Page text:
For years, researchers have released study after study that suggests parenthood decreases marital satisfaction. But now, there’s new research that specifically explores the impact that becoming a mother has on a marriage. Spoiler alert: the news isn’t too good.
According to Essence, after pouring over decades worth of surveys, researcher Matthew Johnson, author of Great Myths of Intimate Relationships: Dating, Sex, and Marriage, found that the life-changing transition that women go through as they embark upon the motherhood journey negatively impacts their marriages.
“The relationship between spouses suffers once kids come along,” Johnson suggests.
Essentially, much of the energy that was once poured into the relationship and a substantial amount of affection that was once directed towards their spouses is now devoted to the child. Conversations also shift to the children, which can significantly reduce to amount of time the couple spends just engaging one another and shooting the breeze. And since fluent communication plays a vital role in any successful relationship, you can see why this would be a huge problem.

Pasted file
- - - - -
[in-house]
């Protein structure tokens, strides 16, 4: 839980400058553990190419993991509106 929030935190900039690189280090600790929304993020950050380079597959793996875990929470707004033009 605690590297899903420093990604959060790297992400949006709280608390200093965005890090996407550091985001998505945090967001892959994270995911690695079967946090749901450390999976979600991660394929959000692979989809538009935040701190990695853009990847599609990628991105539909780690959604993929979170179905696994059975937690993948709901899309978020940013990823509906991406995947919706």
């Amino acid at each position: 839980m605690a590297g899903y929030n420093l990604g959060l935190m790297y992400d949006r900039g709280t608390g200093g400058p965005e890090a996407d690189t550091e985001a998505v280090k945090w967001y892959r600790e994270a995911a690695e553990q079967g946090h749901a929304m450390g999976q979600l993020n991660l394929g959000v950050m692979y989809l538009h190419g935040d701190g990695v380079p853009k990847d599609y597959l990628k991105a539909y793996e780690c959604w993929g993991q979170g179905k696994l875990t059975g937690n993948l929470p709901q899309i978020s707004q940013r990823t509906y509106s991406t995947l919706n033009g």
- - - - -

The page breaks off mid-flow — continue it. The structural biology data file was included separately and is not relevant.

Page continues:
Interestingly, this dip in marital satisfaction after a wife adds mom to her growing list of titles is not reduced by sexual orientation or income. In other words, it comes for everyone.
“[The] relationship burden of having children is present regardless of marital status, gender orientation or level of income,” the study suggests.
Because of this, Johnson shared that an increasing number of women are choosing to pass on motherhood as a result of the negative impact that they know it will have on their relationships.
Since marriage is a lifelong commitment, it’s insane to think that partners won’t experience change in some capacity. Children don’t have to equate to doom and gloom for a relationship if both partners are committed to continuously investing in the relationship.
Did you notice a change in your marriage after becoming a mom? In what ways have you and your partner attempted to offset this seemingly inevitable decline in marital satisfaction?